I wouldn't be surprised if that's the case. When we first met him he seemed like a sweet, shy kid and recently the bully's come out in him so either it's the friends he keeps (other neighborhood bullies) or someone's being a bully to him at home.
One of the biggest bullies in my class one year was the student who was geeky and didn't fit in, and was acutely aware that other children were smarter and more "cool" than he was. You would have thought he was the victim, but he was the instigator. His parents were also getting a divorce.
Bullies fall into several categories. One is, the child is truly a bully, who has been taught that mean equals survival. This is a kid who may feel insecure, but doesn't respond at all to empathy speeches . This is a hard core case that responds only to Bigger Authority stepping in.
Second case, is Insecure Kid just acting out. This kid wants to make others come to his/her level. This kid feels some empathy, but is really kind of clueless (hasn't been taught social clues, so tends to get left out or acts inappropriately) and is using the wrong methods to fit in.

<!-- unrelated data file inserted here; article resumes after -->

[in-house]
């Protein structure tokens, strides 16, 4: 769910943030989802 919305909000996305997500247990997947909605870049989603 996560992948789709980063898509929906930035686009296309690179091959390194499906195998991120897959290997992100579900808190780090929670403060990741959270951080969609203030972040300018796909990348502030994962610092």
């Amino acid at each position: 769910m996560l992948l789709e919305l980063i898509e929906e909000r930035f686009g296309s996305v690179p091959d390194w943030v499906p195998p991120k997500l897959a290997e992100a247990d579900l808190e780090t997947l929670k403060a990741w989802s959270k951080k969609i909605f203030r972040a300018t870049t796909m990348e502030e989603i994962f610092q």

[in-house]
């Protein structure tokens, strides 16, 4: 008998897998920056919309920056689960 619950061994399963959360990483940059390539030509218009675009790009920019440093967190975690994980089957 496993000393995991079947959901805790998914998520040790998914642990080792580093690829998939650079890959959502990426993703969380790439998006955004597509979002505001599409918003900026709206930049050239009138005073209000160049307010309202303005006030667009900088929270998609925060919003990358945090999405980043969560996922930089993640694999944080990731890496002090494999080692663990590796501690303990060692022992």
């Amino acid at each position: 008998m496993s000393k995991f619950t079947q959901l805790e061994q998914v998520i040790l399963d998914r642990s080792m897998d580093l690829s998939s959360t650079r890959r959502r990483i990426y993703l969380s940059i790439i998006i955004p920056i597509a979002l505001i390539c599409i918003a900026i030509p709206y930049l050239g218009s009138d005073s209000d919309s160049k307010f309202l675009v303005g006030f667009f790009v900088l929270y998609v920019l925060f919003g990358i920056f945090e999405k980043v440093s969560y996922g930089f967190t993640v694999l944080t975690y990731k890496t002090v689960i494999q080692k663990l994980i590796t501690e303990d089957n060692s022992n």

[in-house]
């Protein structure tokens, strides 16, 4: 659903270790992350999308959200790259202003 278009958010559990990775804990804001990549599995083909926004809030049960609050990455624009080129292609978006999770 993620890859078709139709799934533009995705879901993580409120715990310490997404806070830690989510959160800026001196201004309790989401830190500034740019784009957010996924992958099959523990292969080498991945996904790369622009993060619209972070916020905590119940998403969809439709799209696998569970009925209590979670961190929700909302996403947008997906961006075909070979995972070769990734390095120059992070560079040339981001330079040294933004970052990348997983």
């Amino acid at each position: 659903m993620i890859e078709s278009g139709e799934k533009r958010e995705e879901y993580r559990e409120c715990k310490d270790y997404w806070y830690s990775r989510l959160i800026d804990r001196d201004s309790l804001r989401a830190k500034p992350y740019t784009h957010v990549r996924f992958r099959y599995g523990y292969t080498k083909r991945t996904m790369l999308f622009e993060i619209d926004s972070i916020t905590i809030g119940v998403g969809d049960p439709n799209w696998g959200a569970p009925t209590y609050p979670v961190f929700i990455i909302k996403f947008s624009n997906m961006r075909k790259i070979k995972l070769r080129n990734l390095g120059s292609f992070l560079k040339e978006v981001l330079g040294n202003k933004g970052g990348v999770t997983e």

Third case, is just ordinary "mean girl" kind of behavior. This is just the usual playground cliques and normal child bad behavior.
I would never accuse a child of lying, because it simply doesn't work well with them. If they're denying something they did, I use the
"You need to take responsibility for what you did" rather than head off into the emotional words of lying, etc.
The "How's that working for you" is a really powerful line with children, because it asks them to look at how their choices and responses are actually working.
Piratelvr, my suggestions would be to keep to keep it short and simple verbally with this kid.
"You tried to beat them up yesterday, They don't want to play with you today. When you threaten to hit people, they don't want be around you."
"I can see by your face you feel sad about that (labeling his emotions for him, since he's probably had very little help with this) and I can tell you want to do better. So tomorrow, if you are nice to them, we can see about you playing here."
I sadly, and seriously, think the parents will be of little help here. Best to concentrate all energy and efforts on teaching this little boy some basic understandings of relationships